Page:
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Patrick Stump's SXSW debut as a solo artist: a Fallout Boy untethered

March 20, 2010 | 10:13 am

Stump1Critically watching Fall Out Boy singer Patrick Stump play his first solo show at the small, smelly, not-quite jampacked Dirty Dog in Austin during South By Southwest was somewhat of a tricky proposition.

Can he be judged against the output of his arena-sized band, known for massive guitar-rock punk numbers and a cartoonish bassist who's a tabloid fixture? Or should he be seen on his own terms, as a new artist trying, like thousands of others, to use SXSW as a chance to break through?

There were certainly arguments for both; after all, Stump doesn't even look the same. Once famously, shyly pudgy, he's probably lost about 50 pounds since he was last seen on a stage, a now-svelte figure trying to find his way around his new body as the inner Chunk looks out.

Musically, it's clear that he's busy finding his own path as well. Gone are the distorted breakdowns and monster riffs, replaced by discotheque back beats and jazz-funk synths. Stump served as a one-man band for the five-song entirety of the show, on a couple of cuts looping instruments like Jon Brion's fumbling lab assistant, a task that tech problems (rather than instrumental prowess) revealed he wasn't quite up to.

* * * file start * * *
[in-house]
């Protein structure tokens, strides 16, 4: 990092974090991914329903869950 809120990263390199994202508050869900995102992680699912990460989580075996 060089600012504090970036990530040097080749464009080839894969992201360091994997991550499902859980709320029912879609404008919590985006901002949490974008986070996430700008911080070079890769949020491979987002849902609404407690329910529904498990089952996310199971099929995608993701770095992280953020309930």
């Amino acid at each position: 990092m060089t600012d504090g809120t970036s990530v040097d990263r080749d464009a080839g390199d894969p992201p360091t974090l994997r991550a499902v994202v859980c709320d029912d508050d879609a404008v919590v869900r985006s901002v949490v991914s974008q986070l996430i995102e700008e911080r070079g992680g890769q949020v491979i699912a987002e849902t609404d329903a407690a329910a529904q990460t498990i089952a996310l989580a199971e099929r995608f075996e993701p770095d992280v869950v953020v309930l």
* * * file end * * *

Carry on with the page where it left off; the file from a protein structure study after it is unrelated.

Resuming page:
On others, it was just the man, a guitar or keyboard, and a backing track, with Stump finding a groove and a surprisingly dynamic wail -- the pop-soul sound of someone who's never even heard of the Buzzcocks, let alone owns all their 45s.

It's not as huge a stretch as it sounds. After all, Fall Out Boy has collaborated with hip-hoppers, and Stump's on record as saying that he feels the roots of soul, rather than rock, as his inspiration. But tell that to the fan-girls waiting in earnest for an acoustic run-through of "Sugar, We're Going Down," or the music-biz hordes wondering how the hell this mainstream rocker even learned to play a Gm7 chord. For an arena-rock superstar, it was indulgent, to be sure. But for a brand-new artist, it was undoubtedly promising, as well.

-- Jeff Miller

Photo: Patrick Stump. Credit: Jeff Miller

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